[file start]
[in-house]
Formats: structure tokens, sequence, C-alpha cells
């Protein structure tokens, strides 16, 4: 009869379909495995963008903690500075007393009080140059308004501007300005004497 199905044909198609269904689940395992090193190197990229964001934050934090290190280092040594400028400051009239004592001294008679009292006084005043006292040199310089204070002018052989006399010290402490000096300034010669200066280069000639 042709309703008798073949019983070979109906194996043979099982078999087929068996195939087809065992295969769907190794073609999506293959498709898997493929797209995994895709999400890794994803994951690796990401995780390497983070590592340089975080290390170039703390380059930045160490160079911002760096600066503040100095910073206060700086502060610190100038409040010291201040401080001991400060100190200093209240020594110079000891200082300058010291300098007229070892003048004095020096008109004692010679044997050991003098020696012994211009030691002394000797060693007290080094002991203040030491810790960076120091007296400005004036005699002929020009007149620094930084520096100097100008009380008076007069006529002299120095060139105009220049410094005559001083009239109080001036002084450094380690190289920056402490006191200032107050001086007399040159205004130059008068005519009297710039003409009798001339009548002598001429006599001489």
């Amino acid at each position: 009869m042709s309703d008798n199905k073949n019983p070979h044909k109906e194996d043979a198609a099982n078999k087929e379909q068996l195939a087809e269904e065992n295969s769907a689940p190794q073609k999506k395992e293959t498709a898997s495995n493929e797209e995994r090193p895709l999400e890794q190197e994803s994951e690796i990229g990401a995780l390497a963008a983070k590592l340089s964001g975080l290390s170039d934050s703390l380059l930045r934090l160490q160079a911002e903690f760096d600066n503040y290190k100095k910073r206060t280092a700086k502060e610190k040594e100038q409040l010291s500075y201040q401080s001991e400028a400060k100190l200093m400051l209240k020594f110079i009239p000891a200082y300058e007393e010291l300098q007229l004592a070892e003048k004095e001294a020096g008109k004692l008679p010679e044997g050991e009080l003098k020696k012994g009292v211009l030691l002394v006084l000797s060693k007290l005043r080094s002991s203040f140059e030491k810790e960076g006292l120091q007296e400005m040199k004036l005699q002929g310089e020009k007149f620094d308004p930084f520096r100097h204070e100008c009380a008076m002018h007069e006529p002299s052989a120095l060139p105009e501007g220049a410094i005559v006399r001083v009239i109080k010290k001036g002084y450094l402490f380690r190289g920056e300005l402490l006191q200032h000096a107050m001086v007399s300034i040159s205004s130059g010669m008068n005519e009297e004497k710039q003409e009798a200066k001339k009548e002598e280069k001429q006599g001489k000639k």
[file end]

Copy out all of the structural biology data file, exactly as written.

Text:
[in-house]
Formats: structure tokens, sequence, C-alpha cells
């Protein structure tokens, strides 16, 4: 009869379909495995963008903690500075007393009080140059308004501007300005004497 199905044909198609269904689940395992090193190197990229964001934050934090290190280092040594400028400051009239004592001294008679009292006084005043006292040199310089204070002018052989006399010290402490000096300034010669200066280069000639 042709309703008798073949019983070979109906194996043979099982078999087929068996195939087809065992295969769907190794073609999506293959498709898997493929797209995994895709999400890794994803994951690796990401995780390497983070590592340089975080290390170039703390380059930045160490160079911002760096600066503040100095910073206060700086502060610190100038409040010291201040401080001991400060100190200093209240020594110079000891200082300058010291300098007229070892003048004095020096008109004692010679044997050991003098020696012994211009030691002394000797060693007290080094002991203040030491810790960076120091007296400005004036005699002929020009007149620094930084520096100097100008009380008076007069006529002299120095060139105009220049410094005559001083009239109080001036002084450094380690190289920056402490006191200032107050001086007399040159205004130059008068005519009297710039003409009798001339009548002598001429006599001489």
């Amino acid at each position: 009869m042709s309703d008798n199905k073949n019983p070979h044909k109906e194996d043979a198609a099982n078999k087929e379909q068996l195939a087809e269904e065992n295969s769907a689940p190794q073609k999506k395992e293959t498709a898997s495995n493929e797209e995994r090193p895709l999400e890794q190197e994803s994951e690796i990229g990401a995780l390497a963008a983070k590592l340089s964001g975080l290390s170039d934050s703390l380059l930045r934090l160490q160079a911002e903690f760096d600066n503040y290190k100095k910073r206060t280092a700086k502060e610190k040594e100038q409040l010291s500075y201040q401080s001991e400028a400060k100190l200093m400051l209240k020594f110079i009239p000891a200082y300058e007393e010291l300098q007229l004592a070892e003048k004095e001294a020096g008109k004692l008679p010679e044997g050991e009080l003098k020696k012994g009292v211009l030691l002394v006084l000797s060693k007290l005043r080094s002991s203040f140059e030491k810790e960076g006292l120091q007296e400005m040199k004036l005699q002929g310089e020009k007149f620094d308004p930084f520096r100097h204070e100008c009380a008076m002018h007069e006529p002299s052989a120095l060139p105009e501007g220049a410094i005559v006399r001083v009239i109080k010290k001036g002084y450094l402490f380690r190289g920056e300005l402490l006191q200032h000096a107050m001086v007399s300034i040159s205004s130059g010669m008068n005519e009297e004497k710039q003409e009798a200066k001339k009548e002598e280069k001429q006599g001489k000639k």